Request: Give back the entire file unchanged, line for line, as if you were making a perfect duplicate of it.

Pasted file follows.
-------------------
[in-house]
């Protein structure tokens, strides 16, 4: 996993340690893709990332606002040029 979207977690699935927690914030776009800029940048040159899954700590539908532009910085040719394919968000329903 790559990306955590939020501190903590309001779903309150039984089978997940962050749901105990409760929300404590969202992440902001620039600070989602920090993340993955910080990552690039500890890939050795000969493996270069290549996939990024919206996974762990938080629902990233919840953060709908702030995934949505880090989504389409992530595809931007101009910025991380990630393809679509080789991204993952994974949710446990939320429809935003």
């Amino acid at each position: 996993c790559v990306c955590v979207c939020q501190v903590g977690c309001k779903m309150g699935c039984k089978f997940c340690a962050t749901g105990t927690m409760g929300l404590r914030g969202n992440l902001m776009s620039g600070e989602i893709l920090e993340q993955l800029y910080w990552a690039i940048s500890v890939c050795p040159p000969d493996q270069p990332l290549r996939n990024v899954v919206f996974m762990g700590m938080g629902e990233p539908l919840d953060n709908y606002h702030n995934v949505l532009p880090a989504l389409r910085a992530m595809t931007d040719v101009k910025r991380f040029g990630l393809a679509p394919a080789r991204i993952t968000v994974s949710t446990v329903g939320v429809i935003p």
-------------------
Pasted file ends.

[in-house]
């Protein structure tokens, strides 16, 4: 996993340690893709990332606002040029 979207977690699935927690914030776009800029940048040159899954700590539908532009910085040719394919968000329903 790559990306955590939020501190903590309001779903309150039984089978997940962050749901105990409760929300404590969202992440902001620039600070989602920090993340993955910080990552690039500890890939050795000969493996270069290549996939990024919206996974762990938080629902990233919840953060709908702030995934949505880090989504389409992530595809931007101009910025991380990630393809679509080789991204993952994974949710446990939320429809935003």
């Amino acid at each position: 996993c790559v990306c955590v979207c939020q501190v903590g977690c309001k779903m309150g699935c039984k089978f997940c340690a962050t749901g105990t927690m409760g929300l404590r914030g969202n992440l902001m776009s620039g600070e989602i893709l920090e993340q993955l800029y910080w990552a690039i940048s500890v890939c050795p040159p000969d493996q270069p990332l290549r996939n990024v899954v919206f996974m762990g700590m938080g629902e990233p539908l919840d953060n709908y606002h702030n995934v949505l532009p880090a989504l389409r910085a992530m595809t931007d040719v101009k910025r991380f040029g990630l393809a679509p394919a080789r991204i993952t968000v994974s949710t446990v329903g939320v429809i935003p």